The view is great though. You probably know the one I mean, with the river on the right and the back of the Taj on the left. It’s very pretty and deservedly gets a lot of mileage. What you never see in the photos is the enormous pile of rubbish that cakes the riverbank and surrounds our pretty little pavilion. Indestructible plastic is dotted through decades’ worth of more degradable refuse that have solidified into stratified layers. A murder of crows pecks at the body of a dead cow. It is heartbreakingly typical of India that you can stand in one spot, look in one direction and see the world’s generally-accepted most beautiful building and, in the other, sprawling landfill.
I snooze and snooze through the 5am alarm, leaving myself just a few minutes to throw on clothes and join the rest of the crew from the hostel to trudge into the darkness. A bit of a queue forms outside the entrance to the Taj Mahal compound, but once the doors open it moves through ticketing and security quickly. Minutes after daybreak, we step inside.
The view from the front, classic and iconic, is marvellous. This early in the morning it’s neither too hot nor too crowded; there are lots of people here, but the grounds that contain them are enormous. Rebecca and I gleefully take a few pictures of each other and the others from ZigZag. Then, we overhear a familiar voice.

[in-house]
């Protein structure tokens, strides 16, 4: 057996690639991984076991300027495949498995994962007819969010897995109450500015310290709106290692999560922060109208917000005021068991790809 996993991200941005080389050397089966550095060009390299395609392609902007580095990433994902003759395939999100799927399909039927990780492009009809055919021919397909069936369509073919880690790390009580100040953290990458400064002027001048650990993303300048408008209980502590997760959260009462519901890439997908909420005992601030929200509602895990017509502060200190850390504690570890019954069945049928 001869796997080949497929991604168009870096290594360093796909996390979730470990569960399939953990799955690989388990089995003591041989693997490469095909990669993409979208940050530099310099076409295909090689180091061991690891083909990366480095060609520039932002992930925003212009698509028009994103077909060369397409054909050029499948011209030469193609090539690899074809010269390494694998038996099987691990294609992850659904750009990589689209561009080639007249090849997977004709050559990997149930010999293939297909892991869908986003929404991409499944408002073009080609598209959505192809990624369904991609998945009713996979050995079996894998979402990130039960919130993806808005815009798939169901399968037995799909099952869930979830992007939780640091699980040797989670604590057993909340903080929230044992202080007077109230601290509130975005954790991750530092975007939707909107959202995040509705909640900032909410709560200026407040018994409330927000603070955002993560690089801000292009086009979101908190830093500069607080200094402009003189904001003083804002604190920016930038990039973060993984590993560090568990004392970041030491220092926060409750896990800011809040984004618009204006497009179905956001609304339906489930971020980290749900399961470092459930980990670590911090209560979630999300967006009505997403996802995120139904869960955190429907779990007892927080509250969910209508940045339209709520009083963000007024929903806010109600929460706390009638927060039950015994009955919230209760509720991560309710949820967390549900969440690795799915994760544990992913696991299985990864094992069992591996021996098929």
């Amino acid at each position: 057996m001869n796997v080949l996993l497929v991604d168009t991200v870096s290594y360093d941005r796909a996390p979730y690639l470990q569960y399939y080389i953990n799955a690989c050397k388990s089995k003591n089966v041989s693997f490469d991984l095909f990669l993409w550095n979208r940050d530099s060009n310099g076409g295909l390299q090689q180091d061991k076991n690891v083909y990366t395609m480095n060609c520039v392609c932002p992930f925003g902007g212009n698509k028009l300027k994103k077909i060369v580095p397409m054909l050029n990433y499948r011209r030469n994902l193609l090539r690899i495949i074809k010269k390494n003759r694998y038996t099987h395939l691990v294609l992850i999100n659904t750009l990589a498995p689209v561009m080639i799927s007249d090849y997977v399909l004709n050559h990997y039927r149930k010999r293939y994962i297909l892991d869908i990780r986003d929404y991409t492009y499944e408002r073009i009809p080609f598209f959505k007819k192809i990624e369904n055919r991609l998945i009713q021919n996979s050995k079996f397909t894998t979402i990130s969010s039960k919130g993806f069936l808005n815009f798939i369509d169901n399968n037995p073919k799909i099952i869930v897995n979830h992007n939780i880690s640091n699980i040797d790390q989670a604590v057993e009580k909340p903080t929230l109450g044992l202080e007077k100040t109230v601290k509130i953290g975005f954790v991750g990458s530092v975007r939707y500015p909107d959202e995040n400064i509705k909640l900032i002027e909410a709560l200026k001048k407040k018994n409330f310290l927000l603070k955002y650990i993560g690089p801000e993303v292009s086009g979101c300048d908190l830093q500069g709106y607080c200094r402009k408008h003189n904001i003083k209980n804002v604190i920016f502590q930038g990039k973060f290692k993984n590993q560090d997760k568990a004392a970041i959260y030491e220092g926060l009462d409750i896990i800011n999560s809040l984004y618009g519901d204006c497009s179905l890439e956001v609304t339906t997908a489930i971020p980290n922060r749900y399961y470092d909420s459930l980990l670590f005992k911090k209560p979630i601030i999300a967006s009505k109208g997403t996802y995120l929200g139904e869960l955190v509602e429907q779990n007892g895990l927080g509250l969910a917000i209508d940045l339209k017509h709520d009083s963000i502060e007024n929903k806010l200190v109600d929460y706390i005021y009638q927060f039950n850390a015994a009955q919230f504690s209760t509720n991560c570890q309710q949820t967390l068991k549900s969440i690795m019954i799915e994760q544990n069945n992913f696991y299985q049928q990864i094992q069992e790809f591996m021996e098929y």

“There’s too many people here. How are we supposed to take pictures? I want to go over there.”
Our Instagrammer friend from last night is haranguing her dogsbody, who spreads his hands helplessly and explains that visitors are not allowed beyond the barriers. Her partner – boyfriend? fiancé? husband? colleague? – who skipped past me on the way in earlier via the separate queue for Indians, looks embarrassed. And miserable.
“But I saw people in there! I saw the pictures!” Judging by where she’s pointing I genuinely think she means those of Princess Diana.
Eventually we head inside to see the mausoleum itself. This might be the prettiest part of the whole thing, but because there’s no photography allowed you never see it. A marble path leads towards a square plinth, surrounded by incredibly intricate marble latticework that obscures the view inside. Through an archway one marble sarcophagus is clearly visible, and to the left another, slightly raised, can be seen through the lattice. At the time I wonder which of these houses Shah Jahan and which his wife, Mumtaz Mahal, though later Googling shows that these sarcophagi are representative; the graves themselves are underground.